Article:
And it boiled down to why it had to be here. Feeling a lot better for soup and rest, I stood with my hands on the tree.
“It is dead, right?” Thruor asked.
“As a dodo. But not permanently. Besides, I don’t think it’s the tree itself that matters.”
“It’s the land.”
“Right. And what I’m doing might, might just resonate with Surtur as me being willing to change my mind about being queen.”
She looked at me with serious blue eyes. I returned the gaze. “I might have no choice.”
The slightest of nods.
“We do what we have to do, right?” I wondered how often she hated her job, how often she wished she could choose differently.
No, she had chosen to be what she was. She was Thor’s daughter, she could be many things. She had chosen this.
I would choose it too, but she herself had told me it was not an option.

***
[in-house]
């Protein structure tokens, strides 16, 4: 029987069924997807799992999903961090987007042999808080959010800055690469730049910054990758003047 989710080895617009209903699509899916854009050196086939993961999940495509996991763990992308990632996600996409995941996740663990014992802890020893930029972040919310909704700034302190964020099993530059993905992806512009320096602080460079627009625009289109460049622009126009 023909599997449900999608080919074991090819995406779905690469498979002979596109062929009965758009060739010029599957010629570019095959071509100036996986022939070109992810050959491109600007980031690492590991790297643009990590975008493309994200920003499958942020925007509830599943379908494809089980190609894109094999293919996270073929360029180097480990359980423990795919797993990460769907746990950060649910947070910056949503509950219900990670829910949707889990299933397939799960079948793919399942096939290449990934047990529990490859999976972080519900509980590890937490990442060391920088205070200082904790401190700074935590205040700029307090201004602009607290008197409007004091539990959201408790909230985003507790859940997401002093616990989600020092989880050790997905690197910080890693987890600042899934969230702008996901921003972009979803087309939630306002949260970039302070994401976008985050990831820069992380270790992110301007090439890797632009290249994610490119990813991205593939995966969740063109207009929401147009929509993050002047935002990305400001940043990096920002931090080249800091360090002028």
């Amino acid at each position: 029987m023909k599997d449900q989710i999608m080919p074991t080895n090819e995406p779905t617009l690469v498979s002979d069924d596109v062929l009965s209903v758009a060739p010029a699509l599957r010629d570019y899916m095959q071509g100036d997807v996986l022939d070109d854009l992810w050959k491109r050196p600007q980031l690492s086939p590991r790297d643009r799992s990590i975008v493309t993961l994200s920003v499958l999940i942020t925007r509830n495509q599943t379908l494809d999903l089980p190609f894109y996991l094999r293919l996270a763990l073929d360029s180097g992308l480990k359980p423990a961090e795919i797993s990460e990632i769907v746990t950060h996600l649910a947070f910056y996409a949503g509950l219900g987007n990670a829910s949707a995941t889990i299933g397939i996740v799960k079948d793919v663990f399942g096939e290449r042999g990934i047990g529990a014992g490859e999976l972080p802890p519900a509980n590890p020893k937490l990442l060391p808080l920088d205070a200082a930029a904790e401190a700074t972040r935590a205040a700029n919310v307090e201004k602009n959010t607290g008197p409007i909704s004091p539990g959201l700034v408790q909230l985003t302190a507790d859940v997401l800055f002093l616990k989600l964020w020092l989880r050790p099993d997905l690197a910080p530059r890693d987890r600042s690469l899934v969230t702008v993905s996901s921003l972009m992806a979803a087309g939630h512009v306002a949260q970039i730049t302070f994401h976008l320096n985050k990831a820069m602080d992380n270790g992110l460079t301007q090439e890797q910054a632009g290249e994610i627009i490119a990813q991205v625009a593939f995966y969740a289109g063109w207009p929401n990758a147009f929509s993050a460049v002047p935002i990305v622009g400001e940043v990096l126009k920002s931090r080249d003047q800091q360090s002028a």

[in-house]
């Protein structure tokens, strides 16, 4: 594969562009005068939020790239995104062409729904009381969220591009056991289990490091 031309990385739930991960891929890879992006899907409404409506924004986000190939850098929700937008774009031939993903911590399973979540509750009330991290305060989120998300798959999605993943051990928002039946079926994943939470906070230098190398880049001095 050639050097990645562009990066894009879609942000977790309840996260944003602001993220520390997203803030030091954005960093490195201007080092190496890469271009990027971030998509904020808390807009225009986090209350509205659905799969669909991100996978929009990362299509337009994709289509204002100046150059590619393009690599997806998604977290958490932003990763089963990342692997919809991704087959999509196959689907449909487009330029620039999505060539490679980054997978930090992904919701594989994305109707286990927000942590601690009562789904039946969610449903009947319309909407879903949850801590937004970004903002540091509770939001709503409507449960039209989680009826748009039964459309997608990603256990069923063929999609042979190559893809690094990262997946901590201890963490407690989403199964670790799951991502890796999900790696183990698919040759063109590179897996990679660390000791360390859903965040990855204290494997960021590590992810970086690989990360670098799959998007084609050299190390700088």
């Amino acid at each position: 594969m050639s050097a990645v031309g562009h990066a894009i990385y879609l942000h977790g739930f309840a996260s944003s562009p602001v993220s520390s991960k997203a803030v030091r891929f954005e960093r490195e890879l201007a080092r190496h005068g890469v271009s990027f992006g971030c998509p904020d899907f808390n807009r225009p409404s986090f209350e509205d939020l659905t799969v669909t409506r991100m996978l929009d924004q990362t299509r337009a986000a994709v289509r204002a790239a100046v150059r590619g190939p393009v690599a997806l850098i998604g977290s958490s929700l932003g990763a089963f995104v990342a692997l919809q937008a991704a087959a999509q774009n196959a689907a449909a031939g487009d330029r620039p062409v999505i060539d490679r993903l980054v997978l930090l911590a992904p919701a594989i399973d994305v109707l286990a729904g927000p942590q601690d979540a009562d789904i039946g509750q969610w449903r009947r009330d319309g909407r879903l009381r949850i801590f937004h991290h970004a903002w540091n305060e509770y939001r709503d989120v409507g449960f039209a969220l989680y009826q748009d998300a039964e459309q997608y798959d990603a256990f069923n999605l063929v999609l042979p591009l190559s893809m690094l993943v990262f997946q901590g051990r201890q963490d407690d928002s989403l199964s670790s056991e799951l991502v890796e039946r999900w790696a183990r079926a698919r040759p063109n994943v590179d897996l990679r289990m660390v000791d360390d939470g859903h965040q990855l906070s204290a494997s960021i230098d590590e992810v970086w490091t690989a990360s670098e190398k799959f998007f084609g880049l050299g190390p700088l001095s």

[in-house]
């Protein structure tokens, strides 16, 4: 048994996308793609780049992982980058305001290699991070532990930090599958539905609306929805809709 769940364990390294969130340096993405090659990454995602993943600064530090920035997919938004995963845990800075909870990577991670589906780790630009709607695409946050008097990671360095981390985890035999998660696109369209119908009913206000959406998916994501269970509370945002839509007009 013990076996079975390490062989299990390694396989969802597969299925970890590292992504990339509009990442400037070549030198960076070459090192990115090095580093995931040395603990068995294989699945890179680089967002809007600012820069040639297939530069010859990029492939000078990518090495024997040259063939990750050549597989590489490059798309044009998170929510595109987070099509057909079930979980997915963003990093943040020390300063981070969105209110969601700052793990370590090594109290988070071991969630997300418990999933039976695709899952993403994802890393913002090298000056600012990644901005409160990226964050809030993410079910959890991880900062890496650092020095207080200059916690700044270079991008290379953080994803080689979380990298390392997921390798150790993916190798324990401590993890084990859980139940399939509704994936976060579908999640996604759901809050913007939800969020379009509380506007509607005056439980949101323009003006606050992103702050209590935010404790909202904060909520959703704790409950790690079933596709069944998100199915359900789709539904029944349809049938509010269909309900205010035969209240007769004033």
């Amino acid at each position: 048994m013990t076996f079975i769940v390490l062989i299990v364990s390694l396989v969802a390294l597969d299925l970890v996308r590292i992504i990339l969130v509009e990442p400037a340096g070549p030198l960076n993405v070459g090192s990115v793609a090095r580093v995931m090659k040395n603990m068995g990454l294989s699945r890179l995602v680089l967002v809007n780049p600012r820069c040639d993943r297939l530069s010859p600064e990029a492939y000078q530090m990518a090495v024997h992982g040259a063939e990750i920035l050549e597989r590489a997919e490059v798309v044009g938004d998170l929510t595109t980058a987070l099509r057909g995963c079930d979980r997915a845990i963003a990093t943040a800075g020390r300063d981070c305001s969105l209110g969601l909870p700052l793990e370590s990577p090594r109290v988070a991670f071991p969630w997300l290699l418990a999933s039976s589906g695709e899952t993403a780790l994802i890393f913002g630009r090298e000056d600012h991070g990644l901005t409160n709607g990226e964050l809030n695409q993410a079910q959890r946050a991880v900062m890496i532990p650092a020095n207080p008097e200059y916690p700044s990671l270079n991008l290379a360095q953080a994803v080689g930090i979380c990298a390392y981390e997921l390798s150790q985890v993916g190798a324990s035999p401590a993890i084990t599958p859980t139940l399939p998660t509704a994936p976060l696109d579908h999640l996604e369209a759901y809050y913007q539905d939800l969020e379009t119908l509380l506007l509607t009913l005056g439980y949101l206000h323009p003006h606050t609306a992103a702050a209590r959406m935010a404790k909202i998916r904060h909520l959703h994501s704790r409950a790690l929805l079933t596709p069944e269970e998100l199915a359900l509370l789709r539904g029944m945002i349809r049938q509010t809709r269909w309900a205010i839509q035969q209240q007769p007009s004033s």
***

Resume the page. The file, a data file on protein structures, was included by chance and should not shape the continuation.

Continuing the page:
“We do.” A slight smile. Slightly sad.
“I can’t bluff him any more. I have to make this about the two of us.”
It was not my task to kill him.
It was also not my task to wed him. I hoped.
Even if I thought he actually might be willing to share.
No, but this would end now. And perhaps I would only be remembered as the one who stopped the cycle.
Or as a murder victim. Like my brothers.
Like my brothers who had never had the chance to become whatever they would have been. I was older.
I was not much older. I was a woman.
I was not sure I was ready to be a queen.
But I rested my hand on the wood and made a promise. One way or another, I would save this land.
And something started to shift, not a sudden shift, but a slow tectonic drift.
I felt it. Perhaps Thruor felt it.
Certainly Surtur felt it.
Now he knew what was up here.
Would he come back? “If he comes back, we do not attack him.”
Thruor nodded. “No. We do not. But anyone he brings with him.”
“We chase them off the mountain if possible.”
I was in charge. I was absolutely terrified.
I was very sad.